Disclaimers; Non-Canonical Editions and Drafts

Disclaimer: I’m cheating, or at least playing a different game.

I am using distribution channels (Kindle, Nook, Diesel etc…) to push out something that is not quite what people expect from them.*

When I give my book away in the gift economy feel some guilt because I worry that I might be undermining others. Not just those who charge money, but also those who give away their creations as part of a larger plan.

I wrote some words because it brought me happiness to do so. Avoiding Space Madness was the result of those efforts.

I truly believe that grammar is the etiquette of the written word, and poor grammar is the written equivalent of showing up for a formal dinner party dressed like Radagast the Brown. You look incompetent and nobody knows what your doing. More importantly you make things awkward for everyone else (especially those who want to like you).

So before putting it into the world, I edited it to the best of my ability (to my dismay, I am not a very good copyeditor).

There is no marketing plan around giving away the book. I am not engaging in the same dynamics as most other authors.

I am giving away the book to stop myself from continuing to edit it with diminishing returns and diminishing joy. This enables me to have time to write more and bring myself joy.

It is my hope that it brings entertainment to others. It is amazing to think that other people have read my words.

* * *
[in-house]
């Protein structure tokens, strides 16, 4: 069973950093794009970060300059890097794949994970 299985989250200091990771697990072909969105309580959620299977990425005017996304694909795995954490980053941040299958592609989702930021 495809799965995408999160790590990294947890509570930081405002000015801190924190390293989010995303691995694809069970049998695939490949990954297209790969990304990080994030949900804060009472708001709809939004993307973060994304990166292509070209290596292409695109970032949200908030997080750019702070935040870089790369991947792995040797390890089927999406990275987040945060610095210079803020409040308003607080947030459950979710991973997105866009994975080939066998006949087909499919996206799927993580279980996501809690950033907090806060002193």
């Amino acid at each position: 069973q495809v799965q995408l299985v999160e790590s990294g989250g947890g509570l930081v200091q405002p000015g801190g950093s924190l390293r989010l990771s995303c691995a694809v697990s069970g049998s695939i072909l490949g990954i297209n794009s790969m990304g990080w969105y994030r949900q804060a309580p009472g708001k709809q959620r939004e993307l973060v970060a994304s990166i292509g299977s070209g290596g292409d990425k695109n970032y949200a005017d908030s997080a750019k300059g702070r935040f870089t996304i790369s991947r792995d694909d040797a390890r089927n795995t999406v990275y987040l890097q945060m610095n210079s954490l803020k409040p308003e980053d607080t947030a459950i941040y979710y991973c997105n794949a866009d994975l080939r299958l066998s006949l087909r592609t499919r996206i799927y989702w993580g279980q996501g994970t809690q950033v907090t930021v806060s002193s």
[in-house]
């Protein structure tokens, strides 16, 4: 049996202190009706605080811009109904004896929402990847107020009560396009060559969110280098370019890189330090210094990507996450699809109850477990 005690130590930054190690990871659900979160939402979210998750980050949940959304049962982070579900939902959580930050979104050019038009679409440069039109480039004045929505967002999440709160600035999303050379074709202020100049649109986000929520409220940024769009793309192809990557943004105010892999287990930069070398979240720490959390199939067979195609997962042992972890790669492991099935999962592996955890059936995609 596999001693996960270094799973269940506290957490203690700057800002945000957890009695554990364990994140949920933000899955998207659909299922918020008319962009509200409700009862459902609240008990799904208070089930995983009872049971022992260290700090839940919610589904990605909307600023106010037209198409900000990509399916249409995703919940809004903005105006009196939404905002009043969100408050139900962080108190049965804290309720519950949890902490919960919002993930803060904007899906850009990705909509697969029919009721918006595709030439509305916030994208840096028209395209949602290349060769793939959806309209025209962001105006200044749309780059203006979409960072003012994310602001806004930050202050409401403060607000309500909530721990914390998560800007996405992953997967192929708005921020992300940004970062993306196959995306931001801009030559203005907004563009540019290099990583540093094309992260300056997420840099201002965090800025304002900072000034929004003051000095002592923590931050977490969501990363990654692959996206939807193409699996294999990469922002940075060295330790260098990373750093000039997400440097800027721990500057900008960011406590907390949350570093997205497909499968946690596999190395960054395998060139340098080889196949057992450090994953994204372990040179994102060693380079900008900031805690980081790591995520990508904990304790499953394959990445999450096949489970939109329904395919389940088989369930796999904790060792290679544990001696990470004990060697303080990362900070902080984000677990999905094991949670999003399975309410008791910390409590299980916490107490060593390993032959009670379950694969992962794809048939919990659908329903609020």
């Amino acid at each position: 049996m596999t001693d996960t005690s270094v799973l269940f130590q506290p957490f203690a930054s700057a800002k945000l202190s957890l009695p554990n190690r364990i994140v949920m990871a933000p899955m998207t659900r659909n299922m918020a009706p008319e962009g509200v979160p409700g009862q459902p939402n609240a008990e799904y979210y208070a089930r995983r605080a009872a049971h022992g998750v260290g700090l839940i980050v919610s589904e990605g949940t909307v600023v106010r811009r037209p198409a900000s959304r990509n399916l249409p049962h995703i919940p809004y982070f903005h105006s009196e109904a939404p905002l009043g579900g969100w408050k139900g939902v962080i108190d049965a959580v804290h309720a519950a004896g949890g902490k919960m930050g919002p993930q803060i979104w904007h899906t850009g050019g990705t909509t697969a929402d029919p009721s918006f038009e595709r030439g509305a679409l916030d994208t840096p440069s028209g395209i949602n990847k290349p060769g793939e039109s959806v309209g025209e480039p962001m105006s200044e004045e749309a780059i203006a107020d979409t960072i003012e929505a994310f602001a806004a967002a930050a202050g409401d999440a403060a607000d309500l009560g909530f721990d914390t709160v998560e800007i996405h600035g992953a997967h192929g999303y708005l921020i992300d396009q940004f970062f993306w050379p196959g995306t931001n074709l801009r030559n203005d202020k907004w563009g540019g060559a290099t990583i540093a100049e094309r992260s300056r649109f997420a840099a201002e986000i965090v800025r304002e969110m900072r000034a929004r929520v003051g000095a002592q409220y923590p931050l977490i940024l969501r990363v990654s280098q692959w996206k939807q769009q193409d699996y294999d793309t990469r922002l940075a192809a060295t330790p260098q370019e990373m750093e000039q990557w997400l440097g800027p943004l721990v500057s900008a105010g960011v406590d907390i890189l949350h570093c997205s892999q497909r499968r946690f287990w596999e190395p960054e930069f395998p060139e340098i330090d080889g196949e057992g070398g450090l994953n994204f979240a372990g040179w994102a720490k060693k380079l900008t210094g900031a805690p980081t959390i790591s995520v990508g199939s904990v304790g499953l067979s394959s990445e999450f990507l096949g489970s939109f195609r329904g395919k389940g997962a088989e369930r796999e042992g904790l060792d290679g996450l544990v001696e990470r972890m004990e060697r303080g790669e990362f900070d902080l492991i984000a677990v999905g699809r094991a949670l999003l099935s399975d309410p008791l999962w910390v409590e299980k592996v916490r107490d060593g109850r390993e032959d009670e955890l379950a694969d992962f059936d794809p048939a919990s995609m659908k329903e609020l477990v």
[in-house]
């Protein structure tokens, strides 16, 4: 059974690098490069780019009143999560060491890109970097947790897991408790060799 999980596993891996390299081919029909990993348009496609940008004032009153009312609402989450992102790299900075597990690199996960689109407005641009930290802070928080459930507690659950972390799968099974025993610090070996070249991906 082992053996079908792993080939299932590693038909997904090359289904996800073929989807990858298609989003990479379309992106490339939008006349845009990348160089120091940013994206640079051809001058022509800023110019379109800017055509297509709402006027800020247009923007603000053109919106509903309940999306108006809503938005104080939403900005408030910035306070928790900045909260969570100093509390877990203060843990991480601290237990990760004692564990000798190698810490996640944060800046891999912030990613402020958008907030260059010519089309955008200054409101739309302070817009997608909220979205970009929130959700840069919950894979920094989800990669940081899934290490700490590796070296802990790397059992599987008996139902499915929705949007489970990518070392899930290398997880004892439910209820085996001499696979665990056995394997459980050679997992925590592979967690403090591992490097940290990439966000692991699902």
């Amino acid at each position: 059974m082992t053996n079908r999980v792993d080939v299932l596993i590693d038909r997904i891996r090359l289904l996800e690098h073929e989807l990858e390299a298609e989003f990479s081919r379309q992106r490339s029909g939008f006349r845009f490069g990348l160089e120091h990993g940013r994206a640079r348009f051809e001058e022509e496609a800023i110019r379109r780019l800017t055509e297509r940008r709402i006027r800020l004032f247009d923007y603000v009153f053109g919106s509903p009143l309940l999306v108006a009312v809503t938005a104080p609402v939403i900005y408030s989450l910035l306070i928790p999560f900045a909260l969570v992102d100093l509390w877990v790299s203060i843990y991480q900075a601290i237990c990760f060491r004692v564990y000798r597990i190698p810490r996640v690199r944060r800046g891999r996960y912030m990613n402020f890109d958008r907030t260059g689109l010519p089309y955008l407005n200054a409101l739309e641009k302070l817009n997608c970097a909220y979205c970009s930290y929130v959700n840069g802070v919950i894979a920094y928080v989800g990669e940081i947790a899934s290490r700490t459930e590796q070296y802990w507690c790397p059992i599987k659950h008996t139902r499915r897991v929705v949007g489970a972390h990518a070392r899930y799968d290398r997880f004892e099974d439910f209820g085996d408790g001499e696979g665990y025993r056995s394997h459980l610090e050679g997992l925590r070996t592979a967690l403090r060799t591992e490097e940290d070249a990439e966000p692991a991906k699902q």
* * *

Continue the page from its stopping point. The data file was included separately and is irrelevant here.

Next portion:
*To highlight this, the book is labeled thusly:

“non-canonical edition disclaimer:

This is a draft. This is only a draft. If this were a real book, all of the sentences would have both subjects and verbs.

If I ever have a publisher or access to a copyeditor, I will publish a canonical edition. Until then, I wrote something approximating a book and put it out for the world to take as much pleasure in it as the world would.

Then I wrote this disclaimer to answer some questions I received about what my intentions were.

I hope it helps.

2 thoughts on “Disclaimers; Non-Canonical Editions and Drafts

  1. Tell you what, well done anyway. I noticed many errors in the book; mostly typographical, a few places where I thought a word might have been missing or an extra word inserted that confused the sentence. And I would have stopped, I really would have; made a note of it, corrected it, something. But the story was compelling enough that I didn’t. In fact I thought it might have been the author’s chosen method to deliver a clearer picture of the character’s disjointed mind-set. That’s right, I almost thought you did it on purpose, till I found your blog here, then I thought I’d let you know. If you ever read this. Which I can’t be sure you will. Ever. So weighing in here may well be a waste of time. Which should add weight to my statement, because I said it anyway, with no reason to believe you would see it.

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